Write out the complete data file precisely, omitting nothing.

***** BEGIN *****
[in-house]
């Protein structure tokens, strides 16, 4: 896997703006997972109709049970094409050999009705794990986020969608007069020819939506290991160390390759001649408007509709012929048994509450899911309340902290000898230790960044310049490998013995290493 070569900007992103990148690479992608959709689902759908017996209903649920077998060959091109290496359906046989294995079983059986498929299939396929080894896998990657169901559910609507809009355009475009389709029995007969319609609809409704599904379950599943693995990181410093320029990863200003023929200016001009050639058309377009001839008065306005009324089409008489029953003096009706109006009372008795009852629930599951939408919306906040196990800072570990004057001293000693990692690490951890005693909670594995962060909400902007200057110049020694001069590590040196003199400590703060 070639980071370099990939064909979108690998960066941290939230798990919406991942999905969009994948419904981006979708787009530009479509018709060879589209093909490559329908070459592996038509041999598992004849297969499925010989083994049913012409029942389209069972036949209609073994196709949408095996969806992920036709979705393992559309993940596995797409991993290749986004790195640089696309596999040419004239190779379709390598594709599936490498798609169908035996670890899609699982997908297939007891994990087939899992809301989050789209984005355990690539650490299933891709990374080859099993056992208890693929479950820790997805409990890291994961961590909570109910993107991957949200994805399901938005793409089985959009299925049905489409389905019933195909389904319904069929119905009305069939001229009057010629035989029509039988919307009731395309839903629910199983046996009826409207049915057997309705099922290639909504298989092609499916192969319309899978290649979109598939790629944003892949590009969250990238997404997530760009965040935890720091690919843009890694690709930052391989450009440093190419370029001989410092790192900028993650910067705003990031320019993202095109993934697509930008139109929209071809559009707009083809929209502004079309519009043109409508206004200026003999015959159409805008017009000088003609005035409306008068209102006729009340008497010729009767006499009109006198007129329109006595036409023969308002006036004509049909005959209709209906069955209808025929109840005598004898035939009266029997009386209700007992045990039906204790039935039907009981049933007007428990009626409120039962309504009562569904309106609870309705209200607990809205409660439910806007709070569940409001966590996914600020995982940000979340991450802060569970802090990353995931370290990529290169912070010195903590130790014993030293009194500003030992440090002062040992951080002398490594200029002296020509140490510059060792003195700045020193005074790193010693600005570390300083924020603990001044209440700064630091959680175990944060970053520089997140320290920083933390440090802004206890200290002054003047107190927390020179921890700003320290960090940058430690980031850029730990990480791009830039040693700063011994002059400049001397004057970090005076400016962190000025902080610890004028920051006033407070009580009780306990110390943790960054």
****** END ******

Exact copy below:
[in-house]
């Protein structure tokens, strides 16, 4: 896997703006997972109709049970094409050999009705794990986020969608007069020819939506290991160390390759001649408007509709012929048994509450899911309340902290000898230790960044310049490998013995290493 070569900007992103990148690479992608959709689902759908017996209903649920077998060959091109290496359906046989294995079983059986498929299939396929080894896998990657169901559910609507809009355009475009389709029995007969319609609809409704599904379950599943693995990181410093320029990863200003023929200016001009050639058309377009001839008065306005009324089409008489029953003096009706109006009372008795009852629930599951939408919306906040196990800072570990004057001293000693990692690490951890005693909670594995962060909400902007200057110049020694001069590590040196003199400590703060 070639980071370099990939064909979108690998960066941290939230798990919406991942999905969009994948419904981006979708787009530009479509018709060879589209093909490559329908070459592996038509041999598992004849297969499925010989083994049913012409029942389209069972036949209609073994196709949408095996969806992920036709979705393992559309993940596995797409991993290749986004790195640089696309596999040419004239190779379709390598594709599936490498798609169908035996670890899609699982997908297939007891994990087939899992809301989050789209984005355990690539650490299933891709990374080859099993056992208890693929479950820790997805409990890291994961961590909570109910993107991957949200994805399901938005793409089985959009299925049905489409389905019933195909389904319904069929119905009305069939001229009057010629035989029509039988919307009731395309839903629910199983046996009826409207049915057997309705099922290639909504298989092609499916192969319309899978290649979109598939790629944003892949590009969250990238997404997530760009965040935890720091690919843009890694690709930052391989450009440093190419370029001989410092790192900028993650910067705003990031320019993202095109993934697509930008139109929209071809559009707009083809929209502004079309519009043109409508206004200026003999015959159409805008017009000088003609005035409306008068209102006729009340008497010729009767006499009109006198007129329109006595036409023969308002006036004509049909005959209709209906069955209808025929109840005598004898035939009266029997009386209700007992045990039906204790039935039907009981049933007007428990009626409120039962309504009562569904309106609870309705209200607990809205409660439910806007709070569940409001966590996914600020995982940000979340991450802060569970802090990353995931370290990529290169912070010195903590130790014993030293009194500003030992440090002062040992951080002398490594200029002296020509140490510059060792003195700045020193005074790193010693600005570390300083924020603990001044209440700064630091959680175990944060970053520089997140320290920083933390440090802004206890200290002054003047107190927390020179921890700003320290960090940058430690980031850029730990990480791009830039040693700063011994002059400049001397004057970090005076400016962190000025902080610890004028920051006033407070009580009780306990110390943790960054």